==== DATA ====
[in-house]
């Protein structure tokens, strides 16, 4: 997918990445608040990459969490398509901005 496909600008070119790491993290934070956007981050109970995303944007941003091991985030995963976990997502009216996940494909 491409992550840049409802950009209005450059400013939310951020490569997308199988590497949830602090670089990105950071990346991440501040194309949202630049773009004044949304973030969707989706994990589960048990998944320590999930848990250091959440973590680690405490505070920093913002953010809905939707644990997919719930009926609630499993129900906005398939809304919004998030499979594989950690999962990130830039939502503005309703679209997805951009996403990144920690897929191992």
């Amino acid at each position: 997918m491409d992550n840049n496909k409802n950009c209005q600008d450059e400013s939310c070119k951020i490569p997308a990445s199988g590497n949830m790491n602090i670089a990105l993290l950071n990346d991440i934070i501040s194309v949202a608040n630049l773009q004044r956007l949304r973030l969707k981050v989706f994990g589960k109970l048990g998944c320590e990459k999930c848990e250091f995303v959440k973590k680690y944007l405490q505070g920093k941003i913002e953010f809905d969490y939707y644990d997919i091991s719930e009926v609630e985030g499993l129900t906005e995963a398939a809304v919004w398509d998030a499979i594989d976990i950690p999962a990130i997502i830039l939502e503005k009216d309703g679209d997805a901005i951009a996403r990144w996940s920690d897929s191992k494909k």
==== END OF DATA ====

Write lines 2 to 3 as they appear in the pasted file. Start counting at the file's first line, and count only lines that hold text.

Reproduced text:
């Protein structure tokens, strides 16, 4: 997918990445608040990459969490398509901005 496909600008070119790491993290934070956007981050109970995303944007941003091991985030995963976990997502009216996940494909 491409992550840049409802950009209005450059400013939310951020490569997308199988590497949830602090670089990105950071990346991440501040194309949202630049773009004044949304973030969707989706994990589960048990998944320590999930848990250091959440973590680690405490505070920093913002953010809905939707644990997919719930009926609630499993129900906005398939809304919004998030499979594989950690999962990130830039939502503005309703679209997805951009996403990144920690897929191992």
């Amino acid at each position: 997918m491409d992550n840049n496909k409802n950009c209005q600008d450059e400013s939310c070119k951020i490569p997308a990445s199988g590497n949830m790491n602090i670089a990105l993290l950071n990346d991440i934070i501040s194309v949202a608040n630049l773009q004044r956007l949304r973030l969707k981050v989706f994990g589960k109970l048990g998944c320590e990459k999930c848990e250091f995303v959440k973590k680690y944007l405490q505070g920093k941003i913002e953010f809905d969490y939707y644990d997919i091991s719930e009926v609630e985030g499993l129900t906005e995963a398939a809304v919004w398509d998030a499979i594989d976990i950690p999962a990130i997502i830039l939502e503005k009216d309703g679209d997805a901005i951009a996403r990144w996940s920690d897929s191992k494909k």